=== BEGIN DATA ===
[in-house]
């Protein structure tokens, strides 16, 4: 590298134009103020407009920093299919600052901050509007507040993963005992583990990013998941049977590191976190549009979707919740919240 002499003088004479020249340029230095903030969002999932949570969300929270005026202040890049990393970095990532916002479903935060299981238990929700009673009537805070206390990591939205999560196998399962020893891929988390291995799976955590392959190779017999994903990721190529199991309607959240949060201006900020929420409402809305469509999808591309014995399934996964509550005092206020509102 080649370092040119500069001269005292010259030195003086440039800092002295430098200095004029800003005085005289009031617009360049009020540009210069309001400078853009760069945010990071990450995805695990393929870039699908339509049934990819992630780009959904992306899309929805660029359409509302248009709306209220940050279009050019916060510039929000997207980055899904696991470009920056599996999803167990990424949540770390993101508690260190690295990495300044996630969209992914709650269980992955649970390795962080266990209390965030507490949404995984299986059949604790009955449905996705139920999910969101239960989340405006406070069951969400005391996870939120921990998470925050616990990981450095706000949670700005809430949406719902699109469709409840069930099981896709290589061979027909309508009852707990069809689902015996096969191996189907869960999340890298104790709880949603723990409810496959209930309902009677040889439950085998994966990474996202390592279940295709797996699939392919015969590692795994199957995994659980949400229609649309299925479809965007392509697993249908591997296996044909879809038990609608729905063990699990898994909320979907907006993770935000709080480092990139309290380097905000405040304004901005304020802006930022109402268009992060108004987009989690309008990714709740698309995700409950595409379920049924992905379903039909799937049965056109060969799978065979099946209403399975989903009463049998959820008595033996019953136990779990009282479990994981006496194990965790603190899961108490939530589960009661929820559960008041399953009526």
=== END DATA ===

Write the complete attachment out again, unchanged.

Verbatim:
[in-house]
């Protein structure tokens, strides 16, 4: 590298134009103020407009920093299919600052901050509007507040993963005992583990990013998941049977590191976190549009979707919740919240 002499003088004479020249340029230095903030969002999932949570969300929270005026202040890049990393970095990532916002479903935060299981238990929700009673009537805070206390990591939205999560196998399962020893891929988390291995799976955590392959190779017999994903990721190529199991309607959240949060201006900020929420409402809305469509999808591309014995399934996964509550005092206020509102 080649370092040119500069001269005292010259030195003086440039800092002295430098200095004029800003005085005289009031617009360049009020540009210069309001400078853009760069945010990071990450995805695990393929870039699908339509049934990819992630780009959904992306899309929805660029359409509302248009709306209220940050279009050019916060510039929000997207980055899904696991470009920056599996999803167990990424949540770390993101508690260190690295990495300044996630969209992914709650269980992955649970390795962080266990209390965030507490949404995984299986059949604790009955449905996705139920999910969101239960989340405006406070069951969400005391996870939120921990998470925050616990990981450095706000949670700005809430949406719902699109469709409840069930099981896709290589061979027909309508009852707990069809689902015996096969191996189907869960999340890298104790709880949603723990409810496959209930309902009677040889439950085998994966990474996202390592279940295709797996699939392919015969590692795994199957995994659980949400229609649309299925479809965007392509697993249908591997296996044909879809038990609608729905063990699990898994909320979907907006993770935000709080480092990139309290380097905000405040304004901005304020802006930022109402268009992060108004987009989690309008990714709740698309995700409950595409379920049924992905379903039909799937049965056109060969799978065979099946209403399975989903009463049998959820008595033996019953136990779990009282479990994981006496194990965790603190899961108490939530589960009661929820559960008041399953009526």